Third Trimester Yoga Tips: The Downward Dog Dilemma
If you’re a pregnant yoga mama, you may have heard that adho muka svanasana (downward-facing dog or “DFD”) isn’t safe to do during your third trimester of pregnancy. As with many of these safety guidelines, though, the reasons behind the rule may remain unclear.
Have you ever wondered why DFD may not be your BFF as you approach your birth day?
It’s an important question, especially for any expectant mamas who have a vinyasa flow practice, where downward-facing dog is a regular posture throughout the class. Some people believe inversions (like DFD) will negatively influence your baby’s positioning, which isn’t ideal in the third trimester as you’re preparing for birth. The answer, though, isn’t to eliminate DFD totally.
Instead, it’s one we get a lot in yoga: listen to your body.
I know, I know. By your third trimester, your body is probably saying a lot of things to you by now. But here’s why it’s really important to hear me (and your bod) out:
Prenatal yoga practice, like your pregnancy, is an evolving disclipline. There’s confusion and controversy in the industry around what is appropriate and what isn’t for women during their babies’ different developmental stages.
It’s actually a bit like birth and birth preparation itself: though there are some agreed-upon guidelines (like, for instance, no deep twisting that stresses the uterus), there’s just not one-size-fits-all answer because your body is unique (and fabulous, by the way — just look at what it’s creating!). Some women are crazy for triangle pose during their third trimester. Others find that it puts too much pressure on their bellies and pelvic area.
We try, we observe, we adjust.
So, what’s the general rule for most mamas?
In my work, I usually teach downward-facing dog throughout the entire pregnancy. Not only do some moms find that it gives them a much-needed release from lower back and belly tension, but inverted poses like DFD (or even “butt up” child’s pose) can actually help your baby turn into optimal position.
We modify the posture during the third trimester, though, usually holding it for fewer breaths than usual. We use it sparingly, if at all, in cases of bad reflux, heartburn or sinus-related breathing issues, which can all be aggravated. Further, we avoid DFD entirely in the case of a turnaround breech. If your baby has been breech and turned, (i) congrats! and (ii) sub simple child’s pose for DFD instead, with wide knees. We don’t want to encourage more acrobatics once the mission’s been accomplished!
If you’re not in the breech bucket, though, gentle inversions can actually help increase optimal positioning because they open the lower uterus and create space for your little one’s head. If DFD is relaxing for you and it helps relieve more stress than it causes, keep it in your asana (pose) rotation. If it’s uncomfortably challenging (e.g., strained hamstrings, wobbling, exhausted arms, etc), don’t hesitate to modify your pose.**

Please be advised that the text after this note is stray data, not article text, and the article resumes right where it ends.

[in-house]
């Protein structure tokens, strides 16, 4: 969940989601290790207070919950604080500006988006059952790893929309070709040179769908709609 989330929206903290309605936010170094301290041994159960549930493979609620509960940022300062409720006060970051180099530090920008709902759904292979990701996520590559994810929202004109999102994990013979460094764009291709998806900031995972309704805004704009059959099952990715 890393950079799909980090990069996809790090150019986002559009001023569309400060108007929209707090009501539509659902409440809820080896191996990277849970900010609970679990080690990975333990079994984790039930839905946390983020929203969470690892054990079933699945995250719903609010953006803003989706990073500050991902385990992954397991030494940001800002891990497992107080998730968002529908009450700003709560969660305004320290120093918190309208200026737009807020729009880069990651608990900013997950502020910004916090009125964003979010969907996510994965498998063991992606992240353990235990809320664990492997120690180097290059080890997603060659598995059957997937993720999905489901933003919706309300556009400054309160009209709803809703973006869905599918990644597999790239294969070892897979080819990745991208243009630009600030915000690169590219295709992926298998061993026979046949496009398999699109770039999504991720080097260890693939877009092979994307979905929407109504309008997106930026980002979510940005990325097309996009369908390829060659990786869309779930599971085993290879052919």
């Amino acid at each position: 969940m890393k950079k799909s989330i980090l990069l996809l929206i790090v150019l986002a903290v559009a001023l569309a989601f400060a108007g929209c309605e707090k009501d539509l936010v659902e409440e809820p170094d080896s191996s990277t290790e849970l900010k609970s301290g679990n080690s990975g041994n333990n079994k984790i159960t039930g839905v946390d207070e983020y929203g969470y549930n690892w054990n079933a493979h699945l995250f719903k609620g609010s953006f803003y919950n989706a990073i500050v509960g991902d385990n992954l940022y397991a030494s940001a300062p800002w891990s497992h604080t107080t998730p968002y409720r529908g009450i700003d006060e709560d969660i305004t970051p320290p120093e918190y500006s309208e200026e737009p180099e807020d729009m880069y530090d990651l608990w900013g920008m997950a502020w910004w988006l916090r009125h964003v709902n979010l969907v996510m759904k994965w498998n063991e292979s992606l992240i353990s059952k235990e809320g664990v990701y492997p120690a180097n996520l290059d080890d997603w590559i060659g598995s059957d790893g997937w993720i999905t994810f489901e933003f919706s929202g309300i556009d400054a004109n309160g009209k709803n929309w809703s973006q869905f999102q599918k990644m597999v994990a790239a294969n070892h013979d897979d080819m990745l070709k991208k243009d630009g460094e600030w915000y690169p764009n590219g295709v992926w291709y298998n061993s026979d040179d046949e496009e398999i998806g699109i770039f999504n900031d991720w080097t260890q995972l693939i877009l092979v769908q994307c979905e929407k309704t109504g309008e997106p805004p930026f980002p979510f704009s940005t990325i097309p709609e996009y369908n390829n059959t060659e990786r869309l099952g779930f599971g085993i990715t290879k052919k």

In the end, your yoga practice mirrors your mommyhood:intuition and flexibility lead the way.
Get used to noticing how your body feels, gather information from your resources, and make the appropriate adjustments that work for your body and spirit.
Those are a few rules that’ll get you maximum effect from all of your poses with minimal drama.
** Props help create awesome modifications for many poses, and downward-facing dog is no exception (in fact, I often use them in my own personal practice). Try (1) using a step-stool or low chair for the forearms with lower body in normal position, (2) bending the knees and propping the shins up on a sofa, with the forearms on the ground supporting the upper body weight, or (3) if you don’t have any props handy, try “L-shaped” downward dog.
For L-DFD, place your hands on a wall out in front of you and walking your feet back so that your body creates an “L” shape. Gently contract your baby in towards your spine, turn the insides of your elbows toward the ceiling as your straighten your arms, lengthen through your tailbone and head. Breathe deeply.
Please note that this article is provided for informational purposes only and is not intended to be medical advice. If you practice yoga throughout your pregnancy, it is recommended that you work with a qualified and certified prenatal yoga teacher, and that you consult your health professionals for guidance on what’s best for you and your baby.